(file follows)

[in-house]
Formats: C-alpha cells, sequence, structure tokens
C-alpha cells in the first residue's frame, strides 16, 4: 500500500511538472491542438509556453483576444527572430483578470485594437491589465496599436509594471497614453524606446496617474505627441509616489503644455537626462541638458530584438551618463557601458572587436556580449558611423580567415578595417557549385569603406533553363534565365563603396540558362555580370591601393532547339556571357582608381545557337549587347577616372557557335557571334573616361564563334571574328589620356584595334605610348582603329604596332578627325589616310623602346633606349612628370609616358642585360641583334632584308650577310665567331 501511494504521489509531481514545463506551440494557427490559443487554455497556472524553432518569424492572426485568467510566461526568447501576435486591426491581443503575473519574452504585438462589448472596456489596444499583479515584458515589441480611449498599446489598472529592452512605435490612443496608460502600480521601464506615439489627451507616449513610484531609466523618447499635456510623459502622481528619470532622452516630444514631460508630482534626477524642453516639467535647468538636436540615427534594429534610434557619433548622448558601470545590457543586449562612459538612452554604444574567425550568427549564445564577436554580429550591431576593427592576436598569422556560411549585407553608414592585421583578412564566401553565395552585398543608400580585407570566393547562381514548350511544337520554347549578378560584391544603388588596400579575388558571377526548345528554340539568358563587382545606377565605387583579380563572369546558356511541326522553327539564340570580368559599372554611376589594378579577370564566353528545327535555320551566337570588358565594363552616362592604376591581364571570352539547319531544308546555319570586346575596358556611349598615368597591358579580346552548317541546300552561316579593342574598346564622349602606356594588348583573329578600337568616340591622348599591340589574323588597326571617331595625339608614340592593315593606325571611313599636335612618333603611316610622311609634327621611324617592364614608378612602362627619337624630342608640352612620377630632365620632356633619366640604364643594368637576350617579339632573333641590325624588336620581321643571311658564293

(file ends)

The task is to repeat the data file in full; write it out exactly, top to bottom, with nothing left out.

[in-house]
Formats: C-alpha cells, sequence, structure tokens
C-alpha cells in the first residue's frame, strides 16, 4: 500500500511538472491542438509556453483576444527572430483578470485594437491589465496599436509594471497614453524606446496617474505627441509616489503644455537626462541638458530584438551618463557601458572587436556580449558611423580567415578595417557549385569603406533553363534565365563603396540558362555580370591601393532547339556571357582608381545557337549587347577616372557557335557571334573616361564563334571574328589620356584595334605610348582603329604596332578627325589616310623602346633606349612628370609616358642585360641583334632584308650577310665567331 501511494504521489509531481514545463506551440494557427490559443487554455497556472524553432518569424492572426485568467510566461526568447501576435486591426491581443503575473519574452504585438462589448472596456489596444499583479515584458515589441480611449498599446489598472529592452512605435490612443496608460502600480521601464506615439489627451507616449513610484531609466523618447499635456510623459502622481528619470532622452516630444514631460508630482534626477524642453516639467535647468538636436540615427534594429534610434557619433548622448558601470545590457543586449562612459538612452554604444574567425550568427549564445564577436554580429550591431576593427592576436598569422556560411549585407553608414592585421583578412564566401553565395552585398543608400580585407570566393547562381514548350511544337520554347549578378560584391544603388588596400579575388558571377526548345528554340539568358563587382545606377565605387583579380563572369546558356511541326522553327539564340570580368559599372554611376589594378579577370564566353528545327535555320551566337570588358565594363552616362592604376591581364571570352539547319531544308546555319570586346575596358556611349598615368597591358579580346552548317541546300552561316579593342574598346564622349602606356594588348583573329578600337568616340591622348599591340589574323588597326571617331595625339608614340592593315593606325571611313599636335612618333603611316610622311609634327621611324617592364614608378612602362627619337624630342608640352612620377630632365620632356633619366640604364643594368637576350617579339632573333641590325624588336620581321643571311658564293